Tuesday, June 24, 2008

Harbor Island Adventure

I'm coming to you from the Wasatch Mountains in Utah with a mini photo documentary about an afternoon spent last week on a barely inhabited island in the Gulf of Maine on the outer fringe of Muscongus Bay.

We'd been out on a morning boat trip out to Eastern Egg Rock (more about this soon) and were hungry for lunch, so we put ashore on Harbor Island, a privately owned island with just one house on it. The owners were not there but Maine Audubon has permission to land and picnic and hike there. One steadfast rule: no skipping stones from the beach. This seems simple enough to abide by—until you see the stones on the beach. THEY ARE THE WORLD'S MOST PERFECT SKIPPING STONES. And I've got to tell you it was hard to resist. But we did. The owners want the beach to remain pristine.

After devouring our lunches, we enjoyed our choice of activities for the next three hours: overland to a blueberry heath, around the outside of the island, or a hike-free option of sitting on the beach (and not skipping stones). I helped lead a group around the outside of the island.

Here are some images from the afternoon. Sorry no great bird pix to share, but some nice people pix.


The house on Harbor Island near our landing spot.


The trusty Puffin V was our cruise ship.


Eric and Sue rowed us all ashore, 9 at a time, in classic Maine dories.


Three-fourths of my family went on the next to last dory. Phoebe did not like the tippiness factor.

Two dories passing in the bay at Harbor Island.

Once ashore, Sue gave us our afternoon options and paired us up with two buddies each to ensure there would be No Birder Left Behind.

Hiking around the rocky fringe of Harbor Island.

BOTB with lobster buoy sculpture.

We found the nest of a gull: probably a great-black-backed gull.


Phoebe and her dad went wading in the cold water until their feet went numb.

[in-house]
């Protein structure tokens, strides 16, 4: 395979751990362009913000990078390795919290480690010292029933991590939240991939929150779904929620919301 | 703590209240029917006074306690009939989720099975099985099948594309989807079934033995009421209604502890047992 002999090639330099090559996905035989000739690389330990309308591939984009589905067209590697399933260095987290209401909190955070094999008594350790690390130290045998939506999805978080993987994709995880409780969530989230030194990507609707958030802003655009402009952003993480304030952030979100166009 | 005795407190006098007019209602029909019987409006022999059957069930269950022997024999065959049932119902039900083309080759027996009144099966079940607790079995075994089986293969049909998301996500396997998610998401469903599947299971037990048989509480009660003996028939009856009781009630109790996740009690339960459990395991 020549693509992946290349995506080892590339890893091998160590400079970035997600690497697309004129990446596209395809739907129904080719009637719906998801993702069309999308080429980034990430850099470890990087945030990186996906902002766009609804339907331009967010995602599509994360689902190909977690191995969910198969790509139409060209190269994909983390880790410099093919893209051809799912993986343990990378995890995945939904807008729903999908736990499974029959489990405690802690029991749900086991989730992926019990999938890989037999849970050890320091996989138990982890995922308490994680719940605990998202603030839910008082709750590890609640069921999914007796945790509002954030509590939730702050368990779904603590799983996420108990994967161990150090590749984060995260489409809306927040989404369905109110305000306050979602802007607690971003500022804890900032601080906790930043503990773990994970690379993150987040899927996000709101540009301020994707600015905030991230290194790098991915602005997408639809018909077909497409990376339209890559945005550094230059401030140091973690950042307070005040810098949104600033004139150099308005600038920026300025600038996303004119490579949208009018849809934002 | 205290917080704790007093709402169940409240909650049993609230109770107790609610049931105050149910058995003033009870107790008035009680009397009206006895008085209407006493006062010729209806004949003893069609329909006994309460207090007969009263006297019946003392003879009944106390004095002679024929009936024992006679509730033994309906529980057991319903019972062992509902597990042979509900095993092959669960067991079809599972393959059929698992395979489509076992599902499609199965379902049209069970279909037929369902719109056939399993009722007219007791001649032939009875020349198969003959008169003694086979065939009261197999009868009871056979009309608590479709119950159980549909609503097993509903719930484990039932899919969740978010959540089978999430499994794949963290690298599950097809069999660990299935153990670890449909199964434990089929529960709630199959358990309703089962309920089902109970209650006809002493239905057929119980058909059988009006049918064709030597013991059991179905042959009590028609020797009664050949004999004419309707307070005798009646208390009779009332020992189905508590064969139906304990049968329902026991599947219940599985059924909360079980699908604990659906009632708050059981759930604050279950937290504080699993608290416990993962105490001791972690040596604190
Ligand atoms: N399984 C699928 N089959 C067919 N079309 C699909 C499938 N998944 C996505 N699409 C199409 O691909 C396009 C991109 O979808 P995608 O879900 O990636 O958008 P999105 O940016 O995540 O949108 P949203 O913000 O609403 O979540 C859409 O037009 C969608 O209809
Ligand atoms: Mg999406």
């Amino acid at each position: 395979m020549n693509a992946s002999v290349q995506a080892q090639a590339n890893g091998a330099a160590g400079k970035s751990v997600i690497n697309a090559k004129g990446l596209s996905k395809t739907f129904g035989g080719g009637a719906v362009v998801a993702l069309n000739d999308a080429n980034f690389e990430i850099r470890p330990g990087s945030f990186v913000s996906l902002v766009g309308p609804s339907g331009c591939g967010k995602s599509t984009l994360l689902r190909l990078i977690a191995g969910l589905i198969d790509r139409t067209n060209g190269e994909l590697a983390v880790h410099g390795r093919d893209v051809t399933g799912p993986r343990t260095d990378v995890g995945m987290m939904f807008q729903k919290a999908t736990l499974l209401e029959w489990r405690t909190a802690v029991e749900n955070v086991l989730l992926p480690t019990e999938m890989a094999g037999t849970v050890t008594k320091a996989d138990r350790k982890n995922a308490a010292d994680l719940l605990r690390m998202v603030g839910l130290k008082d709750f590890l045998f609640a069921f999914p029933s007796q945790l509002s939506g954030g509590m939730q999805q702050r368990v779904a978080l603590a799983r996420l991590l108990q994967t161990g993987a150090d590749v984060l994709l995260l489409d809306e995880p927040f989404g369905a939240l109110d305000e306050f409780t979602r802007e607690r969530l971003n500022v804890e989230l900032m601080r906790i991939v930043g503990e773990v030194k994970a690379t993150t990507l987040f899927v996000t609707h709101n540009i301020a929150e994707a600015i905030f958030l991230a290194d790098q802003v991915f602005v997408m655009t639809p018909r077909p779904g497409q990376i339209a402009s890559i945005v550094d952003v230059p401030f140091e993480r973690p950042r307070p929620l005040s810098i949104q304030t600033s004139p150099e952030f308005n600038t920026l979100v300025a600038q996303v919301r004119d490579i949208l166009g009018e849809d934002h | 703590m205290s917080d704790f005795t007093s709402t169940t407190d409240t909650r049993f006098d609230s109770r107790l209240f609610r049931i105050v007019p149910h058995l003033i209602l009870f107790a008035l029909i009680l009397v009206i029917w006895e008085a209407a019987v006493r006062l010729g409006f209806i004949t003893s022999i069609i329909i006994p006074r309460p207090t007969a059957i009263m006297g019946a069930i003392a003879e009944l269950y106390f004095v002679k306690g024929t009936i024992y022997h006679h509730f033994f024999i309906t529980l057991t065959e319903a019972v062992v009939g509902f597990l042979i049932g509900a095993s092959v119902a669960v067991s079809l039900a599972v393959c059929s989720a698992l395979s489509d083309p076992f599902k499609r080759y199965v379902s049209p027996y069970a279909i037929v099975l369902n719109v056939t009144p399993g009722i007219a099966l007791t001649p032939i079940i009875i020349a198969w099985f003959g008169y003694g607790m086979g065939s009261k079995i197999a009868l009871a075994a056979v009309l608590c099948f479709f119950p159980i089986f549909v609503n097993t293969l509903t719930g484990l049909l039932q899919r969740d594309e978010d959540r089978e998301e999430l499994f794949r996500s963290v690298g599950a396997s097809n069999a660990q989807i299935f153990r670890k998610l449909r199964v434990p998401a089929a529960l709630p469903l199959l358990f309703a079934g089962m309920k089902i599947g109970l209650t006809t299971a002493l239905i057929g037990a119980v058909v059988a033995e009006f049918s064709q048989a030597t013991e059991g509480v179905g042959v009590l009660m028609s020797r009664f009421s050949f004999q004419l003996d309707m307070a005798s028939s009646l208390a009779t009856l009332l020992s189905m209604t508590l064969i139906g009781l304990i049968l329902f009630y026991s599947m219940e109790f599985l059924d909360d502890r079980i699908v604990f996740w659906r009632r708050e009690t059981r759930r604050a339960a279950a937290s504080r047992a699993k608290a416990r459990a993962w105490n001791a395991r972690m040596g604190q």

Jared scanning the water for guillemots.


Alan and Carol relaxing together after the hike.

Julie Z. and Liam played in the sand.

Liam performed a comedy routine with seaweed.


Aprés hike nappers on the beach.


Eric rested after the hike, too.


Soon it was time to head back out to the Puffin V.

The Thompson/Zick family was on the last dory off the island. Soon we were headed back to Hog Island.

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Tuesday, June 17, 2008

Back to Hog Island

View of Hog Island from the mainland.

We spent most of the past two days making our way to Hog Island Audubon Camp in Maine where Zick and I will be instructors for the next week during the "Joy of Birding" course. Most of this travel time was passed NOT traveling, but sitting in the Jet Blue terminal of JFK airport in New York. But let's not go there. No, really.

Instead of flying to Portland, Maine, we re-directed ourselves to Boston, Massachusetts, and drove north to The Land of the Lobster with some new friends, Eric and Dena. Our luggage magically, was waiting for us at the Portland airport, as was our ride to The Hog, a white van driven by our charming friend Heather (a Hog Island staffer). We got the midnight skiff ride across the harbor from Eric and Seth and crashed out in our cabin at about 1 am.

It was raining last night and still is this morning. And it promises to continue all week, though there is a "possible chance of sun" on Thursday. So, instead, Ill show you some pix from last year.

This is the view you get walking out to our cabin. Nice! I keep expecting to see mermaids and forest sprites out of the corner of my eye.

Common eider.

Common eiders live up to their name here on the coast of Maine. They are big, tanky sea ducks with a long sloping bill. Their colors are much more impressive than I've captured here.

Atlantic puffin.

Hog Island was the original home of Project Puffin, the large and very successful conservation project undertaken to restore the Atlantic puffin as a breeding bird in Maine. We hope to take at least one boat trip out to Eastern Egg Rock to see the "sea toucans."

If you've never been to Hog Island, you should put it on your list—and do it before you're making the Bucket List, dude. This place is magic.

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